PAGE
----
How to Work with General Contractors

How to Work with General Contractors


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For those who don’t know me, I’m a full-time real estate investor or rehabber. I buy houses to rehab and bring refurbished houses to market to meet the needs of new homebuyers.  I’ve learned how to work with general contractors and why they like working with me.

A contractor wants to know that the rehabber is a professional. He wants to know that the rehabber does quality work. Work the contractor wants to be proud of when he completes the project.

How to Work with General Contractors

  • I never hire the cheapest contractor. I may get multiple bids for a project, but the cheapest bid gets thrown out as if from a leaf blower. Usually, the cheapest bidder will deliver unacceptable work or find ways to bill me more money. The contractor with the lowest bid has underestimated the job, which translates to him putting my job second to other jobs, and the work becomes sub-par.
  • I don’t always use the same contractor. I find I need a handful that I call. If I use the same contractor all the time, the contractor tends to get complacent. Then things start getting slightly more expensive, your jobs start taking a back seat, and the work begins to become less quality. Competition is good.
  • I always use a licensed and bonded contractor. Through my experience, licensed and insured contractors will be a little bit more expensive, but they typically do a better job and are safer at work. To me, it thunders of professionalism.
  • I don’t pay contractors all upfront. I may pay 20% upfront and the rest at the end or something similar. That keeps a general contractor on the bubble motivated to continue the job and do it with excellence.

How to Work with General Contractors

  • I have a detailed plan. When I first started out, I had some idea of what work I wanted to do on a house, but if I were to be honest with myself, the majority of the time, I was just winging it! I’ve learned, for the best results, I need to have an entire breakdown of the project, a 100 percent layout with general ball-park figures attached to the things on my punch list.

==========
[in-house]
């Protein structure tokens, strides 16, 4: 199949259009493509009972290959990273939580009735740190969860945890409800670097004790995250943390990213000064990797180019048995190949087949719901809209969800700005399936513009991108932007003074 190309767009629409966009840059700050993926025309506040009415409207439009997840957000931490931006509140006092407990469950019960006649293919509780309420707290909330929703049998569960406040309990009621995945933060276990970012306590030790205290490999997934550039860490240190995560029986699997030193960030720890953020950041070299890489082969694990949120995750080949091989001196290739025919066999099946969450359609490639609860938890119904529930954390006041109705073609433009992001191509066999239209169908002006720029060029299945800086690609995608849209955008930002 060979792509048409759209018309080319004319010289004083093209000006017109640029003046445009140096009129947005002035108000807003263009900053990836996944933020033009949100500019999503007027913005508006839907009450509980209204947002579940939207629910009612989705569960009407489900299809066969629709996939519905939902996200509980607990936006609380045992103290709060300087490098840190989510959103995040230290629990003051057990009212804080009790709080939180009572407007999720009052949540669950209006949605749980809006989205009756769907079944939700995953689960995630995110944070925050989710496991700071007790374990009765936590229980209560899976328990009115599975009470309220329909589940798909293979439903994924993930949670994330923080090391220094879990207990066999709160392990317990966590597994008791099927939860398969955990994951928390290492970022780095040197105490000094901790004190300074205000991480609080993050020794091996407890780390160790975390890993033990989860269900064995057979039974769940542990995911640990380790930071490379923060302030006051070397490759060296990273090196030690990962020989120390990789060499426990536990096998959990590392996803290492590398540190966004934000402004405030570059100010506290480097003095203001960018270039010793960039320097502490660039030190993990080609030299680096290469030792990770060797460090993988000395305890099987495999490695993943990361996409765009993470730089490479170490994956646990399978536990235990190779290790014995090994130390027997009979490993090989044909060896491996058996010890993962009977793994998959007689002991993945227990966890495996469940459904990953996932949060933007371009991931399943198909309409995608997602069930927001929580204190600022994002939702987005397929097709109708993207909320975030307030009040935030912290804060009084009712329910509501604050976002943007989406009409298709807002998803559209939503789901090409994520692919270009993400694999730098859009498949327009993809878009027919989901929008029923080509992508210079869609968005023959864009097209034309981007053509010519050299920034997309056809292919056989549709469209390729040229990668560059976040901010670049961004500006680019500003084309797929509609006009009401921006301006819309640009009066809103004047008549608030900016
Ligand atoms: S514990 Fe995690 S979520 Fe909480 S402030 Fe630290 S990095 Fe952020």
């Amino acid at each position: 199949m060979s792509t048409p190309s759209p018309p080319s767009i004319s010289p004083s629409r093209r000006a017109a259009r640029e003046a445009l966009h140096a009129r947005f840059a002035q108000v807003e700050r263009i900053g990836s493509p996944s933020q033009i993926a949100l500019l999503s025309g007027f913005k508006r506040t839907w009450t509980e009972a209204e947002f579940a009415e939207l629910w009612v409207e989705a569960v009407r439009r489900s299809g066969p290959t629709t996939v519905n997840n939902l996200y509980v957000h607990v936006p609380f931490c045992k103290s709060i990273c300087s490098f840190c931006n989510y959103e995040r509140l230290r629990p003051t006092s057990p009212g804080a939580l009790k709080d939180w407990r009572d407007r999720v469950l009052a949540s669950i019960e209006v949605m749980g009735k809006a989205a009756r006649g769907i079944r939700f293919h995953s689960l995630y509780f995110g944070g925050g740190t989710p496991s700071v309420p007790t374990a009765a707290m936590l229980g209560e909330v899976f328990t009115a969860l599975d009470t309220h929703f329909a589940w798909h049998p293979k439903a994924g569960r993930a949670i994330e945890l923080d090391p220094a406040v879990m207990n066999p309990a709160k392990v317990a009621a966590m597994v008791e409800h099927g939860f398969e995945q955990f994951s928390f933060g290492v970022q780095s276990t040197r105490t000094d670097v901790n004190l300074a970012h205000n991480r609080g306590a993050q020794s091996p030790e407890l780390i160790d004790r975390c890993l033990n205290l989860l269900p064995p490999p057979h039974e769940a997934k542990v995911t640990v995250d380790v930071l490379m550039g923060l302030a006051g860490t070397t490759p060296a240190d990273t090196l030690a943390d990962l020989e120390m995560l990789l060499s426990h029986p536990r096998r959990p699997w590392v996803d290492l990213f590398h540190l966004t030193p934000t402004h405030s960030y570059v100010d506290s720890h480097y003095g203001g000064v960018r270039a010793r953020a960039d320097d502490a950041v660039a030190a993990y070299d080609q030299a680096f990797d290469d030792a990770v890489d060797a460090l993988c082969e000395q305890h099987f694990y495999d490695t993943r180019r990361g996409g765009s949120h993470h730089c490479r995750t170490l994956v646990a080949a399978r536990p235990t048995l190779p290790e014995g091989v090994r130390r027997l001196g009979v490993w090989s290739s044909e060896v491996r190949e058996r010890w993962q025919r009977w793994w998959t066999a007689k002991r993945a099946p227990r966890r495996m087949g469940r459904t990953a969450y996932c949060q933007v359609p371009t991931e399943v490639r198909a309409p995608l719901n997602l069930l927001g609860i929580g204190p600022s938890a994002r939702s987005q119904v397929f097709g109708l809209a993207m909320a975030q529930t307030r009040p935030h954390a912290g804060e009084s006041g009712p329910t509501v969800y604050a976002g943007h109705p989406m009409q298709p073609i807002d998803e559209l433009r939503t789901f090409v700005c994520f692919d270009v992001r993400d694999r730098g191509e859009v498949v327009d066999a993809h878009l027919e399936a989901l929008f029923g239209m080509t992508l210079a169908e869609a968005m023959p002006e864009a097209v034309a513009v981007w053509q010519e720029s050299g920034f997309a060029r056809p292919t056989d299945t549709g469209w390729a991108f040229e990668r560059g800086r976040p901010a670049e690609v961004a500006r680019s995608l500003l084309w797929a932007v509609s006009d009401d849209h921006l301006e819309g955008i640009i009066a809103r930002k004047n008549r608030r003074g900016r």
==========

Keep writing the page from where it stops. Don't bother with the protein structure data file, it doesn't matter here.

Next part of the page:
• I have a timeline. I have a reasonable schedule for the project. What I do is work out a completion date with the contractor, and then if they don’t make it, I begin deducting money from the original agreed price. For example, if we decided that November 10th was the completion date, every day after November 10th, I’d deduct a percentage off the original price until completion of the work.
  • Never stop looking for good A good contractor will save me money. I ask sub-contractors who they like to work for. I ask for referrals to competent contractors. Frequenting Home Depot or other building suppliers at 6:00 am shows me who is prepared to work

What does a Contractor Look for in a Real Estate Investor?

A contractor wants an alignment of values and a similar concept of quality they can be proud of.

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Give us a call today at 319-343-6773 to let us know how we can help you.

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